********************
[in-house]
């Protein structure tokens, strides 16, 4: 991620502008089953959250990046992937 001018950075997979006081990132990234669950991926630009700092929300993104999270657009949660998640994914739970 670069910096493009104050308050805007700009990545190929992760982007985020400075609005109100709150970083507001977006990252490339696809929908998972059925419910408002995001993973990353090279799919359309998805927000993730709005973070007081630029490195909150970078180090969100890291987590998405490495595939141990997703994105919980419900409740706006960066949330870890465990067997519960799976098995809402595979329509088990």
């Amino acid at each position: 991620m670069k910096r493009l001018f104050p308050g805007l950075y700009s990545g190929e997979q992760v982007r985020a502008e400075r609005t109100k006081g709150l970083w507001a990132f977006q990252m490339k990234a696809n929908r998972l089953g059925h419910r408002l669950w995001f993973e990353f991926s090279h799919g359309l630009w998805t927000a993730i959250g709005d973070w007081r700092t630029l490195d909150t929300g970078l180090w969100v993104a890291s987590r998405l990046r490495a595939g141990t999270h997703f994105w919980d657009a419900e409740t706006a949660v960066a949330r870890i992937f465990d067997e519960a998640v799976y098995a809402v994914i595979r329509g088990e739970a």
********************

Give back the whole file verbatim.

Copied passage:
[in-house]
């Protein structure tokens, strides 16, 4: 991620502008089953959250990046992937 001018950075997979006081990132990234669950991926630009700092929300993104999270657009949660998640994914739970 670069910096493009104050308050805007700009990545190929992760982007985020400075609005109100709150970083507001977006990252490339696809929908998972059925419910408002995001993973990353090279799919359309998805927000993730709005973070007081630029490195909150970078180090969100890291987590998405490495595939141990997703994105919980419900409740706006960066949330870890465990067997519960799976098995809402595979329509088990």
């Amino acid at each position: 991620m670069k910096r493009l001018f104050p308050g805007l950075y700009s990545g190929e997979q992760v982007r985020a502008e400075r609005t109100k006081g709150l970083w507001a990132f977006q990252m490339k990234a696809n929908r998972l089953g059925h419910r408002l669950w995001f993973e990353f991926s090279h799919g359309l630009w998805t927000a993730i959250g709005d973070w007081r700092t630029l490195d909150t929300g970078l180090w969100v993104a890291s987590r998405l990046r490495a595939g141990t999270h997703f994105w919980d657009a419900e409740t706006a949660v960066a949330r870890i992937f465990d067997e519960a998640v799976y098995a809402v994914i595979r329509g088990e739970a």